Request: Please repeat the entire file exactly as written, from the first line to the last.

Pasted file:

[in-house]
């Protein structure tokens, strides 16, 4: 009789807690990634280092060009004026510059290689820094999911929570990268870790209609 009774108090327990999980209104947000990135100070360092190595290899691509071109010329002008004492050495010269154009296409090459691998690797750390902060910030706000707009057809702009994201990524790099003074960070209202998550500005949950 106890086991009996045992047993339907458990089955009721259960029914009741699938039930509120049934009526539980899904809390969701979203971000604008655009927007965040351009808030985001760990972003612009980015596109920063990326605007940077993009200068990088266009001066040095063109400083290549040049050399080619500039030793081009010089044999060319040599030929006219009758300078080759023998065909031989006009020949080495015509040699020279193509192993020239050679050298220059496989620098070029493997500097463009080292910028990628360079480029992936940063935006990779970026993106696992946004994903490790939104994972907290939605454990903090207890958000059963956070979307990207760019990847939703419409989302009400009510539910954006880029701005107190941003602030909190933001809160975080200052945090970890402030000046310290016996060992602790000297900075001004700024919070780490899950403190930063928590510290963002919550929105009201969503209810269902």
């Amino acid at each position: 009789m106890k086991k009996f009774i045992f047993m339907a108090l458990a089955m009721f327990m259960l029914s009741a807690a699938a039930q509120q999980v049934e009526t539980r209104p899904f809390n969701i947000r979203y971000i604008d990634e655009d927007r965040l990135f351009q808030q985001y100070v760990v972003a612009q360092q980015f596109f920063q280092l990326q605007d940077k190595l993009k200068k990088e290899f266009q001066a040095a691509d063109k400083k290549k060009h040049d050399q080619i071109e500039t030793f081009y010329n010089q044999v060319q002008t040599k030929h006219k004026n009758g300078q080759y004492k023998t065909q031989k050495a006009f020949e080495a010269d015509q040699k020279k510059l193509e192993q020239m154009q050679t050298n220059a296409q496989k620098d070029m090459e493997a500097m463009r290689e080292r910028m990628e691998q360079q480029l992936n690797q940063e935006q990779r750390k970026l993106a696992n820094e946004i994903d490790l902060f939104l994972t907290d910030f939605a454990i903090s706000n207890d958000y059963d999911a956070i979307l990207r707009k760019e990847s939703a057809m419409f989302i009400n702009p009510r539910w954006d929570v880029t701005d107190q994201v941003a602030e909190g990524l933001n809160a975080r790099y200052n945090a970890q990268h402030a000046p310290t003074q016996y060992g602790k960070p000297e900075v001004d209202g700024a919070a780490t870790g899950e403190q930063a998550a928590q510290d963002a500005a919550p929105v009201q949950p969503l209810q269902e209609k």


[in-house]
């Protein structure tokens, strides 16, 4: 009789807690990634280092060009004026510059290689820094999911929570990268870790209609 009774108090327990999980209104947000990135100070360092190595290899691509071109010329002008004492050495010269154009296409090459691998690797750390902060910030706000707009057809702009994201990524790099003074960070209202998550500005949950 106890086991009996045992047993339907458990089955009721259960029914009741699938039930509120049934009526539980899904809390969701979203971000604008655009927007965040351009808030985001760990972003612009980015596109920063990326605007940077993009200068990088266009001066040095063109400083290549040049050399080619500039030793081009010089044999060319040599030929006219009758300078080759023998065909031989006009020949080495015509040699020279193509192993020239050679050298220059496989620098070029493997500097463009080292910028990628360079480029992936940063935006990779970026993106696992946004994903490790939104994972907290939605454990903090207890958000059963956070979307990207760019990847939703419409989302009400009510539910954006880029701005107190941003602030909190933001809160975080200052945090970890402030000046310290016996060992602790000297900075001004700024919070780490899950403190930063928590510290963002919550929105009201969503209810269902």
């Amino acid at each position: 009789m106890k086991k009996f009774i045992f047993m339907a108090l458990a089955m009721f327990m259960l029914s009741a807690a699938a039930q509120q999980v049934e009526t539980r209104p899904f809390n969701i947000r979203y971000i604008d990634e655009d927007r965040l990135f351009q808030q985001y100070v760990v972003a612009q360092q980015f596109f920063q280092l990326q605007d940077k190595l993009k200068k990088e290899f266009q001066a040095a691509d063109k400083k290549k060009h040049d050399q080619i071109e500039t030793f081009y010329n010089q044999v060319q002008t040599k030929h006219k004026n009758g300078q080759y004492k023998t065909q031989k050495a006009f020949e080495a010269d015509q040699k020279k510059l193509e192993q020239m154009q050679t050298n220059a296409q496989k620098d070029m090459e493997a500097m463009r290689e080292r910028m990628e691998q360079q480029l992936n690797q940063e935006q990779r750390k970026l993106a696992n820094e946004i994903d490790l902060f939104l994972t907290d910030f939605a454990i903090s706000n207890d958000y059963d999911a956070i979307l990207r707009k760019e990847s939703a057809m419409f989302i009400n702009p009510r539910w954006d929570v880029t701005d107190q994201v941003a602030e909190g990524l933001n809160a975080r790099y200052n945090a970890q990268h402030a000046p310290t003074q016996y060992g602790k960070p000297e900075v001004d209202g700024a919070a780490t870790g899950e403190q930063a998550a928590q510290d963002a500005a919550p929105v009201q949950p969503l209810q269902e209609k």